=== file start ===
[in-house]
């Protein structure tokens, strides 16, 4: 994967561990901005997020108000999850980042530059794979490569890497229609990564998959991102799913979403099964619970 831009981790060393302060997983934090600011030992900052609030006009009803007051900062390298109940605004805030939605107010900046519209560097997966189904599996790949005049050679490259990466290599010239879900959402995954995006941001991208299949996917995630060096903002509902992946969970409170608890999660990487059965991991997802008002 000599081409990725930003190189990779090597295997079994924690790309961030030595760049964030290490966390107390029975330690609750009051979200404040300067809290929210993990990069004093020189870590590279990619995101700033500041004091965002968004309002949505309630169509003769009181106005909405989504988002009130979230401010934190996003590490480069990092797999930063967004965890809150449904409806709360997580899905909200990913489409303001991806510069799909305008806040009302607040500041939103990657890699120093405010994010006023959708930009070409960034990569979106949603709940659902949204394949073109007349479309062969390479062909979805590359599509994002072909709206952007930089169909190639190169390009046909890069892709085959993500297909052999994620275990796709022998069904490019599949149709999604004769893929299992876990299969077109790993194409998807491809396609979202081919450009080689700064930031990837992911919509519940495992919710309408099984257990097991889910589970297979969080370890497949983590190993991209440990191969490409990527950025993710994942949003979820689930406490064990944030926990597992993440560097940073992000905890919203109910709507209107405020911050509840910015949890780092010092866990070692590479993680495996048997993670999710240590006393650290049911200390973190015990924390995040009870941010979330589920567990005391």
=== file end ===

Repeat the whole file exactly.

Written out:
[in-house]
């Protein structure tokens, strides 16, 4: 994967561990901005997020108000999850980042530059794979490569890497229609990564998959991102799913979403099964619970 831009981790060393302060997983934090600011030992900052609030006009009803007051900062390298109940605004805030939605107010900046519209560097997966189904599996790949005049050679490259990466290599010239879900959402995954995006941001991208299949996917995630060096903002509902992946969970409170608890999660990487059965991991997802008002 000599081409990725930003190189990779090597295997079994924690790309961030030595760049964030290490966390107390029975330690609750009051979200404040300067809290929210993990990069004093020189870590590279990619995101700033500041004091965002968004309002949505309630169509003769009181106005909405989504988002009130979230401010934190996003590490480069990092797999930063967004965890809150449904409806709360997580899905909200990913489409303001991806510069799909305008806040009302607040500041939103990657890699120093405010994010006023959708930009070409960034990569979106949603709940659902949204394949073109007349479309062969390479062909979805590359599509994002072909709206952007930089169909190639190169390009046909890069892709085959993500297909052999994620275990796709022998069904490019599949149709999604004769893929299992876990299969077109790993194409998807491809396609979202081919450009080689700064930031990837992911919509519940495992919710309408099984257990097991889910589970297979969080370890497949983590190993991209440990191969490409990527950025993710994942949003979820689930406490064990944030926990597992993440560097940073992000905890919203109910709507209107405020911050509840910015949890780092010092866990070692590479993680495996048997993670999710240590006393650290049911200390973190015990924390995040009870941010979330589920567990005391």